Letter to the Editor: In response to Jaz Brisack’s article, “Hands off Venezeula”

Re: “Hands off Venezuela” (Jan. 31)

Earlier this year, I was sitting next to a Venezuelan man on a flight. We struck up a conversation about the turmoil going on in his country. The situation he described was dire — inflation had risen so high that his family was unable to afford a single chicken and had to subsist on what he referred to as the “Maduro Diet,” consisting mainly of flour boiled in water.

In Venezuela, the everyday needs of the people are not being met.

The column published Jan. 31 by Jaz Brisack puts Maduro as the rightful president of Venezuela, but Maduro’s term as president has ushered in massive poverty and inflation in his country. In response to this social upheaval, Maduro has not acted like a democratically elected leader; instead of accepting his defeat he started an authoritarian crackdown on the people of Venezuela.

Under this pressure, Maduro has led mass arrests, attacks on protestors, police executions of individuals, and has arrested and expelled journalists. Maduro was not elected by the people and rigged his own election.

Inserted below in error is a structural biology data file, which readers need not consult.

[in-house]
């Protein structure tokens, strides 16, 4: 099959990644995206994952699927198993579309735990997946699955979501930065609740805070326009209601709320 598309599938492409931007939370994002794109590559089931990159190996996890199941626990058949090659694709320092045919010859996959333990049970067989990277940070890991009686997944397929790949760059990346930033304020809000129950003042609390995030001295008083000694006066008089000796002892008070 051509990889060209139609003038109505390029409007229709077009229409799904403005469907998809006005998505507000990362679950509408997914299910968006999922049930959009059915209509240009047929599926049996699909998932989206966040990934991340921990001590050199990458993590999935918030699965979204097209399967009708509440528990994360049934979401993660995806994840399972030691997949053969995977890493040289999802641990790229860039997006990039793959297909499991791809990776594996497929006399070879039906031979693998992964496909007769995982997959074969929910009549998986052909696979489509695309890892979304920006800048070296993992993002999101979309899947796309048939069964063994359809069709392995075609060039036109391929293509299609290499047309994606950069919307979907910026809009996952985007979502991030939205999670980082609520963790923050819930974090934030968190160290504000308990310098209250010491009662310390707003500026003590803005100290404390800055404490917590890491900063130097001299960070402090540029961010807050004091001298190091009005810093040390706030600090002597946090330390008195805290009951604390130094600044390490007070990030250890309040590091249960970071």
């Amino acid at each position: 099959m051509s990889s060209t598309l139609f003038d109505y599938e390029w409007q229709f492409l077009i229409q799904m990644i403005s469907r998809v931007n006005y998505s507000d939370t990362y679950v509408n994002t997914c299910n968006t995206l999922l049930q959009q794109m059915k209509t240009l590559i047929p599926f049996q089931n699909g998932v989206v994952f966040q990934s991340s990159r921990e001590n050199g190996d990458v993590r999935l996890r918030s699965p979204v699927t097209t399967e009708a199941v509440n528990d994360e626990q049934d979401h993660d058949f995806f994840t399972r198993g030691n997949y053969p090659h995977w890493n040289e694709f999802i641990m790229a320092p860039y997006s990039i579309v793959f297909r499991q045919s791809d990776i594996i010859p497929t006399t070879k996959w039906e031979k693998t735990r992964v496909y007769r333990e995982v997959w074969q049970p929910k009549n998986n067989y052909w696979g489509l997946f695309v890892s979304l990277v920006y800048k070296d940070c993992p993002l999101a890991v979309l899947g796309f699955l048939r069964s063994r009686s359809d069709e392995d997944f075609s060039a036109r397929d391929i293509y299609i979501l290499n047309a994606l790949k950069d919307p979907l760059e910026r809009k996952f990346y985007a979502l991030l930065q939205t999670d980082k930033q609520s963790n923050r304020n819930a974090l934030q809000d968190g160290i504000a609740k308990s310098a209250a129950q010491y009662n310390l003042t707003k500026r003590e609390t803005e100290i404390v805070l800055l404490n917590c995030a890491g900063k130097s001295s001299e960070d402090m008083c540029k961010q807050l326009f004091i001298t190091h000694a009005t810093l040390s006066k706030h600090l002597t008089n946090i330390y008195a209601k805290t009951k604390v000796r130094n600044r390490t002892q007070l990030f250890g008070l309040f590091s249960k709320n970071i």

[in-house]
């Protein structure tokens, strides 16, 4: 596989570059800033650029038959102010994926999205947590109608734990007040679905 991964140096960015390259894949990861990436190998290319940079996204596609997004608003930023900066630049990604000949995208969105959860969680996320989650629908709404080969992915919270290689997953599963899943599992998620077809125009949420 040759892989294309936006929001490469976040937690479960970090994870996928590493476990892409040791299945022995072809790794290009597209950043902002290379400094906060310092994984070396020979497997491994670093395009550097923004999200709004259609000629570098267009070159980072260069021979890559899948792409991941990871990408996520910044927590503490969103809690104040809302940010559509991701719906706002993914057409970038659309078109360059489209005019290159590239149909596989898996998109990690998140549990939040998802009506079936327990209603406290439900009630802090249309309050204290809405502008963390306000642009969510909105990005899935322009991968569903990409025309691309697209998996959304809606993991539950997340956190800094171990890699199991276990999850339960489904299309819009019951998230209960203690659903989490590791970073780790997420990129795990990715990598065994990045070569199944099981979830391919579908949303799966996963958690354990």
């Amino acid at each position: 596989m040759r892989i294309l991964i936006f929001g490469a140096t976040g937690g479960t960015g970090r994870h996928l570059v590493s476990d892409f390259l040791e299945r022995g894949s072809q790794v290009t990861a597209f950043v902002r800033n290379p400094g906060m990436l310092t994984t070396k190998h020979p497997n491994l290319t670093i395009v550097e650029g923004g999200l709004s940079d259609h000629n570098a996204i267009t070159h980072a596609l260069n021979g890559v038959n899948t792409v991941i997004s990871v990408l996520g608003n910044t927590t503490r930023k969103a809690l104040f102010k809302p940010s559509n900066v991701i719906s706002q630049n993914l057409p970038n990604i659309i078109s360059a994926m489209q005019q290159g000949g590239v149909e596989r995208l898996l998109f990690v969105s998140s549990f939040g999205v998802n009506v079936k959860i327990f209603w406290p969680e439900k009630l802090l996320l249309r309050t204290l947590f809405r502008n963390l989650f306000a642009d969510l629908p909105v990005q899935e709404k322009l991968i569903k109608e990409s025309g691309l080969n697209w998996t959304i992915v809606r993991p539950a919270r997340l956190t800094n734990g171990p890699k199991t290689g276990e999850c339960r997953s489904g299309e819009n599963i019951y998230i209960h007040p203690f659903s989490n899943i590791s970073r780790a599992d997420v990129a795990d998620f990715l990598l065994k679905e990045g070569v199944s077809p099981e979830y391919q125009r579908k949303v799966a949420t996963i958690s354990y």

Jaz Brisack alleges that Maduro is being toppled in a coup. In actuality, Juan Guaido was elected as an interim president by the National Assembly so that he might hold elections in the process clearly outlined by the Venezuelan constitution.

Yes, the criticism the article presents that Brazil and its authoritarian president are backing Guaido are true, but this is not the whole picture. Out of the 12 South American countries, only two (Bolivia and Suriname) support Maduro’s government. The international consensus backs Guaido’s process with 49 countries backing Guaido and another seven backing the National Assembly, which recently elected Guaido Interim President.

In response to his election, hundreds of thousands of Venezuelans have been taking to the street in support of his interim presidency and the election he promises to bring.

Morgan Dignowity, senior philosophy major from Olive Branch

Addison Morton, senior public policy major from Clinton

Bailey Morton, senior Arabic major from Clinton